Right Shoulder Pain and Discomfort
To see how tai chi moves affect the shoulder and to discover ways to correct any distortion in the movement and to facilitate healing the shoulder.
Chris (not his real name) is a tai chi student in his seventies. He has complained of recurring shoulder pain and discomfort for the past 5 years. He has been practicing tai chi for about 2 years.
Completed a general body scan to observe what the body presented from a natural standing position.
Completed a secondary body scan from a tai chi position (the push position with one leg forward and with both hands forward in a push position, the last move of grasp bird’s tail).
This stance puts Chris in a tai chi posture which allows us to observe his body in a more active position. We did a body scan from this position.
Very tight mid to upper back presenting with a dense, tight and excessive kyphotic curve in the mid to upper back.
We requested Chris to perform the tai chi moves from the beginning to the end of grasp’s bird’s tail. Here we noticed that Chris accentuates the excessive upper back curve, especially during the final extension of the move and pushing out with his hands.
Chris reveals that his upper body sometimes feels disconnected from the lower body during the tai chi practice. Many times after a practice, his lower back would feel worked out but with an uncomfortable soreness afterwards.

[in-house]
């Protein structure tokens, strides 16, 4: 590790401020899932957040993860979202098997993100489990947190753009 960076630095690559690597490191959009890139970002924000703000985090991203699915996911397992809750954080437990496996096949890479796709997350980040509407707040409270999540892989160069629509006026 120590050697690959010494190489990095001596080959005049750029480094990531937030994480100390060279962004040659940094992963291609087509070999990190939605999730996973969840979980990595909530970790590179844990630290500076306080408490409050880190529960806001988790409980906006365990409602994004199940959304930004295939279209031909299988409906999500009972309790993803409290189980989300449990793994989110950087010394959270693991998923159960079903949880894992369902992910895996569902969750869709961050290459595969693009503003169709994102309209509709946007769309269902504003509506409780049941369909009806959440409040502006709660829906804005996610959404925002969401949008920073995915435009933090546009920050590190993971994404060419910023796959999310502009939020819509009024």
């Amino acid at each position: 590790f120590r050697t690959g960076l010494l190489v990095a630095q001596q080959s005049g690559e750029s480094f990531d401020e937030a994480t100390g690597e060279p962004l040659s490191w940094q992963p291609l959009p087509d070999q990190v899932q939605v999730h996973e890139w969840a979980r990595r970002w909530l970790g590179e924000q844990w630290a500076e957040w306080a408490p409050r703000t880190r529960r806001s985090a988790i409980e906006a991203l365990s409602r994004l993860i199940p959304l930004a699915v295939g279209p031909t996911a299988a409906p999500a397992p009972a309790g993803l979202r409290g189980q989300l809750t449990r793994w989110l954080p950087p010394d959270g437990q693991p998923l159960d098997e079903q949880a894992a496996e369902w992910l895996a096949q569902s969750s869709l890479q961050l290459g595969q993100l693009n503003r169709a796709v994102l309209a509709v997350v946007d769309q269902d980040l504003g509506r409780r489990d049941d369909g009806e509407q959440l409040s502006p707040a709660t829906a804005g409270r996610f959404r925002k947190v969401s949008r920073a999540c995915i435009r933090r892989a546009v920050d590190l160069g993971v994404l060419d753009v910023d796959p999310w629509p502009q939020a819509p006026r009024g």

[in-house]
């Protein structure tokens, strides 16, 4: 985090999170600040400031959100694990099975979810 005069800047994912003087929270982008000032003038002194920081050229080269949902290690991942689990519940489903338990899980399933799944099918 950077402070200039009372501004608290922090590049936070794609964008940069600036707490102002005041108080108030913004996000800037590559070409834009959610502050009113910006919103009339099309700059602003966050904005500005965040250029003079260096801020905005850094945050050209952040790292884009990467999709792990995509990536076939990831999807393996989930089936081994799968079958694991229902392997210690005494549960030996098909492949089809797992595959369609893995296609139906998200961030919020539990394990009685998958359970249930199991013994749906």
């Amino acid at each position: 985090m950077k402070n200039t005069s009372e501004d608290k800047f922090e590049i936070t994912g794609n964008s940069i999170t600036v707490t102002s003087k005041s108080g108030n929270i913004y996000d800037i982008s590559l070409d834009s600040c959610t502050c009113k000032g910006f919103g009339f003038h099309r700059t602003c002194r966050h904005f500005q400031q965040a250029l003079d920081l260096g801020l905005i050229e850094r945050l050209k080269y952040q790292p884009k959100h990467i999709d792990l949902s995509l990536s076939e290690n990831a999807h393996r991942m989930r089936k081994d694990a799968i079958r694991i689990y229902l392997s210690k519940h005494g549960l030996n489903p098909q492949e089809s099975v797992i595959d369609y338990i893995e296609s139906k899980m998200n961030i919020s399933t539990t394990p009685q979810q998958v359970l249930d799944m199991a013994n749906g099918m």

A significant observation was that Chris would excessively push out with his arms and hands during the tai chi move and then the upper back would compress into an excessive curve and his shoulders would feel tight and uncomfortable.
We recognized a relationship with his shoulder and upper back. Pushing and stretching out actually tighten his back and shoulder and this created more discomfort.
- For Chris to practice the movement softly and gently without any excessive pushing forward.
- To bring Chris’ movement to a more upright position. To take the strain and discomfort out of the shoulder.
As students advance in the tai chi training, there is the need to integrate the hip and lower back with the correct transitional tai chi movement to facilitate the overall connection with the spine, upper back and shoulder. We will work slowly with Chris to improve this connection as we work with the rotational move during his transitional tai chi movement.
What is important to note here is that the simple tai chi moves were creating stress to his shoulder due to the physical constraints of his body. Gentle instruction to perform the tai chi moves with ease and relaxation helped to reduce the overall stress and discomfort of his back and the presenting shoulder problem.
With these gentle corrections, the student alleviated the overall shoulder strain and reduced the excessive stress and curvature off his upper back. Chris was able to deepen his personal awareness of his tai chi movements.